CMOS-Integrated Diamond Nitrogen-Vacancy Quantum Sensor
The nitrogen vacancy (NV) center in diamond has emerged as a leading solid-state quantum sensor for applications including magnetometry, electrometry, thermometry, and chemical sensing. However, an outstanding challenge for practical applications is that existing NV-based sensing techniques require bulky and discrete instruments for spin control and detection. Here, we address this challenge by integrating NV based quantum sensing with complementary metal-oxide-semiconductor (CMOS) technology. Through tailored CMOS-integrated microwave generation and photodetection, this work dramatically reduces the instrumentation footprint for quantum magnetometry and thermometry. This hybrid diamond-CMOS integration enables an ultra-compact and scalable platform for quantum sensing and quantum information processing.
Quantum metrology based on solid-state spins has shown outstanding sensing capabilities for various environmental physical quantities. In particular, the NV center in diamond has emerged as a leading room-temperature quantum sensor for temperature1; 2; 3; 4, strain5; 6; 7, electric fields8; 9; 10, and magnetic fields11; 12; 13; 14; 15; 16; 17 especially to determine atomic species 18; 19; 20; 21; 22; 23; 24; 25. The advances of NV-based quantum metrology are based on its long spin coherence time26 and its efficient optical interface for spin polarization and readout. Furthermore, picotesla magnetic field sensitivity at DC under ambient conditions has been achieved27 by interrogating NV center ensembles. This hybrid NV-CMOS platform is a highly advanced, scalable and compact platform for quantum sensing and will serve as a foundation for a new class of quantum systems.
Conventional approaches for NV magnetometry based on optically detected magnetic resonance (ODMR)28 involve discrete off-the-shelf instruments that limit practical applications and scalability. NV ODMR requires (i) a microwave signal generator, amplifier, and delivery interface for NV spin manipulation, (ii) an optical filter to reject the pump laser, (iii) a photodetector for NV spin-dependent fluorescence measurement, and (iv) a pump laser. The use in conventional quantum sensing experiments of bulky instruments makes NV magnetometry hard outside of the lab or within mobile devices.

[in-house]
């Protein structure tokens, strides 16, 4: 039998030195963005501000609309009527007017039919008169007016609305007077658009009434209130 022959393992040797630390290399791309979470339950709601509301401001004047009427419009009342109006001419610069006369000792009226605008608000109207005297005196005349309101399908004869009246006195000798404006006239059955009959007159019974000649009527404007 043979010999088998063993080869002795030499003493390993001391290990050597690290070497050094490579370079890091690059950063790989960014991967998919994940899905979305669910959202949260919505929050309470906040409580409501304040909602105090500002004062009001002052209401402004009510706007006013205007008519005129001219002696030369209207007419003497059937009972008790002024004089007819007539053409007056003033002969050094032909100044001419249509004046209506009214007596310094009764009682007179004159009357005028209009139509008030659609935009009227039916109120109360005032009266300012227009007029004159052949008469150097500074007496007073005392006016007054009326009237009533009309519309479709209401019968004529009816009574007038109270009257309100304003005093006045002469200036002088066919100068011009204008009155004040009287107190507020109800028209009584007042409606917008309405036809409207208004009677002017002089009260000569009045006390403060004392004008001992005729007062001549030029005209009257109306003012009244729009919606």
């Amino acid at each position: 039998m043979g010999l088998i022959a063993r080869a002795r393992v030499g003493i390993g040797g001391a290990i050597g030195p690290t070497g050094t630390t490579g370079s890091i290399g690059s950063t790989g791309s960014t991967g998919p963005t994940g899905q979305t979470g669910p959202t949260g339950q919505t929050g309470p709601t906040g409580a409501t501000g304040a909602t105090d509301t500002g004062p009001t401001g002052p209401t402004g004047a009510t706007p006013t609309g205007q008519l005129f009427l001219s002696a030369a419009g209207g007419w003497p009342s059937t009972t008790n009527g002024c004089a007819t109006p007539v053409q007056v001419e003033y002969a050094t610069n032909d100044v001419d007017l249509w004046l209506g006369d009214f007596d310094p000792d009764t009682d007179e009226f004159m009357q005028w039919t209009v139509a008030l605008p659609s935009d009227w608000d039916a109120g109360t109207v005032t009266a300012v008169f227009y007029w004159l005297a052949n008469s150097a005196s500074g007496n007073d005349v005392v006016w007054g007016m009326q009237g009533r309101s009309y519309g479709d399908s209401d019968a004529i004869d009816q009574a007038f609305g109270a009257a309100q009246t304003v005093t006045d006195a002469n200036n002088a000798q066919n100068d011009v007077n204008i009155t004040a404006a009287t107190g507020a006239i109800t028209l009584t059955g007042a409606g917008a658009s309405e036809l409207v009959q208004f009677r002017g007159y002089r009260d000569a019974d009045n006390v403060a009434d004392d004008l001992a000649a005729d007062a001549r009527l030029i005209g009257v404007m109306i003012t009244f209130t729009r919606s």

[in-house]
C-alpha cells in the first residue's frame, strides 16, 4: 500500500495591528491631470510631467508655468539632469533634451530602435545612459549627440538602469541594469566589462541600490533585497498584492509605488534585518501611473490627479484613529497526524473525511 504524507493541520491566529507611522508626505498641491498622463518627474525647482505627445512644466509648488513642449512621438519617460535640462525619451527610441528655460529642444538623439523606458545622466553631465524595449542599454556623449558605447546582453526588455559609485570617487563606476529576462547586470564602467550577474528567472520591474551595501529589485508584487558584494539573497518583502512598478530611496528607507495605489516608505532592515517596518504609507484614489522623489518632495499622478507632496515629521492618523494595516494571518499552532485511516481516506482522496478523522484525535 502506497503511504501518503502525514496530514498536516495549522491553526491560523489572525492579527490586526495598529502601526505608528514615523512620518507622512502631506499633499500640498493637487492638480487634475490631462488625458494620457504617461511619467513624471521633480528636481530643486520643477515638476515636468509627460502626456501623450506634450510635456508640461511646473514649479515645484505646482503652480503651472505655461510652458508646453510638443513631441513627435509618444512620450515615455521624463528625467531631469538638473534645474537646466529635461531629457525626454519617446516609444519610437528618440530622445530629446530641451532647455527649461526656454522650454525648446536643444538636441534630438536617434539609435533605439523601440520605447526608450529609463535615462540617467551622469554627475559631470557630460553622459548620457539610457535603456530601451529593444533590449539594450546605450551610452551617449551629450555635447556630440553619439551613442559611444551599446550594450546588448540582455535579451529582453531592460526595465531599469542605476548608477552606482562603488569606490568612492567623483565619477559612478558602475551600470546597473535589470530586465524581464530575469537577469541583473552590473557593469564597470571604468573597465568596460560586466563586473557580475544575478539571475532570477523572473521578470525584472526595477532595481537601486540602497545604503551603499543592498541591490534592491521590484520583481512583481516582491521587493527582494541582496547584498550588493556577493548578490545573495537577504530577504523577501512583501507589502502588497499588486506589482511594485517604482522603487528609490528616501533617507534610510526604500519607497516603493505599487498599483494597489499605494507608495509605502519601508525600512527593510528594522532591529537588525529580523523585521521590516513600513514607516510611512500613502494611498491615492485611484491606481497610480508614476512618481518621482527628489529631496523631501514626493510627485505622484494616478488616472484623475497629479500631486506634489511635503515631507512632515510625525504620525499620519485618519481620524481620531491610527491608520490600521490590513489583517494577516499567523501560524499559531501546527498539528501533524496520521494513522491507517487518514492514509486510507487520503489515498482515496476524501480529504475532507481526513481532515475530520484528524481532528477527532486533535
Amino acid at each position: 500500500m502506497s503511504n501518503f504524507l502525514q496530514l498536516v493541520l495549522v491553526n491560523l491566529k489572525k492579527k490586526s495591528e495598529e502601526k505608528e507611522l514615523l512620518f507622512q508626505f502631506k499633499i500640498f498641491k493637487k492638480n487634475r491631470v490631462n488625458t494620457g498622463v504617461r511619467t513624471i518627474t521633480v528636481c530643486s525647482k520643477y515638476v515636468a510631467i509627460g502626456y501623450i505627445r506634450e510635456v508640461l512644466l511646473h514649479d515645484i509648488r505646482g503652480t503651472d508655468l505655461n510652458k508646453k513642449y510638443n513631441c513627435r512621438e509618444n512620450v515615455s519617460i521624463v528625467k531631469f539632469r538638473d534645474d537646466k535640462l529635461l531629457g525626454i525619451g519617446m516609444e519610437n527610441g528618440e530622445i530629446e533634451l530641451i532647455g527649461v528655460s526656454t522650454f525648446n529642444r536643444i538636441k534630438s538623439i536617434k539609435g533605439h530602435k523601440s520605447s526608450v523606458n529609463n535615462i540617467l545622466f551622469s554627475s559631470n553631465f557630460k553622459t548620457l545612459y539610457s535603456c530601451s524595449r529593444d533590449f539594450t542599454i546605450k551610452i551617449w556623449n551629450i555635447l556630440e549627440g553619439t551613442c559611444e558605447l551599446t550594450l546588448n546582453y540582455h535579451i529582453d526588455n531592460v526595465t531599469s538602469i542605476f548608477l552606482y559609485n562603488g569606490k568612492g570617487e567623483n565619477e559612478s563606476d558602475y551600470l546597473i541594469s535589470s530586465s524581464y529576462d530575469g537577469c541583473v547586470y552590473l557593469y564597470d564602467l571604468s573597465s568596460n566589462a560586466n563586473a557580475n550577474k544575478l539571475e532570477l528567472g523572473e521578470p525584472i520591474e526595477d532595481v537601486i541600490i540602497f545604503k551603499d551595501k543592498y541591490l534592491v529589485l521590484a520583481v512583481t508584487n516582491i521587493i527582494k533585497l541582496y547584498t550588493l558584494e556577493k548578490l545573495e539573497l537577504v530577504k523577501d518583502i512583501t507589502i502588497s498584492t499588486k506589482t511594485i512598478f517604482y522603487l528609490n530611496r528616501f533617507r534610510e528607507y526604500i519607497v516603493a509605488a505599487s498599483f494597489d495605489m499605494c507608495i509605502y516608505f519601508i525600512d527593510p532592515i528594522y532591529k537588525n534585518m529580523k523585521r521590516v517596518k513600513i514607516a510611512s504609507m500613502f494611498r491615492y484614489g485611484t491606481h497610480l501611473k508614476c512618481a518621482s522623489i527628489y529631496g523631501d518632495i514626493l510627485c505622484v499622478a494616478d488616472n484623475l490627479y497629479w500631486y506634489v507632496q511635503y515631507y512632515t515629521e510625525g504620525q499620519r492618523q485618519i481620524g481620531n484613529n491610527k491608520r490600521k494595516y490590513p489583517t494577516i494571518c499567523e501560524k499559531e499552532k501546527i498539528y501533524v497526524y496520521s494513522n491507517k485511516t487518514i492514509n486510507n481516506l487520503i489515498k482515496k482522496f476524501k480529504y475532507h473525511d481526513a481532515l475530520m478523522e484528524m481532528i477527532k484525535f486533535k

Here, we realize a custom CMOS architecture that integrates requirements (i-iii) directly with a diamond sensor. This architecture29 stacks the microwave inductor, filter, and photodiode into a 200 m 200 m footprint. We use this hybrid diamond-CMOS platform to demonstrate ambient quantum magnetometry and thermometry.
Chip-Scale Quantum Sensing
Figure 1a illustrates the device for on-chip ODMR. A diamond slab is irradiated and annealed to produce NV centers at a density of . A 45 cut in the corner of the diamond directs the off-chip green pump beam along the length of the diamond slab. This side-excitation reduces pump laser background into the photodetector located below the diamond. An on-chip microwave generator and inductor drives the NV electron spin transitions.
NV magnetometry detects external magnetic fields through the Zeeman shift induced on the NV’s spin ground state sublevels28, shown in Fig. 2a. Specifically, an external magnetic field induces an energy shift on the NV ground state spin triplet (), where is the magnetic field component along the NV symmetry axis. The spin transition frequencies, , between sublevels and , are given by
where is the room-temperature natural ground-state splitting between sublevels and , is the electronic gyromagnetic ratio (), 30, and is the temperature shift from room temperature. Measuring gives and in their difference and sum, respectively. In addition, measuring for at least three of the four possible NV orientations in diamond (Inset in Fig. 1a) quantifies all components of for vector magnetometry31; 32; 33; 34.
The NV ground state transitions are measured by ODMR under green laser excitation, as illustrated in Fig. 2a. The spin magnetic sublevel has a bright cycling transition, where it emits red fluorescence. In contrast, the can undergo an intersystem crossing into a metastable, dark spin-singlet state, from where it decays back into the sublevel. This has two consequences: optical spin polarization into sublevel and lower average fluorescence of the spin populations. The microwave field moves spin population between and . Sweeping the applied microwave frequency leads to the ODMR spectra in Fig. 2b, from which are determined.
On-Chip microwave Generation and Delivery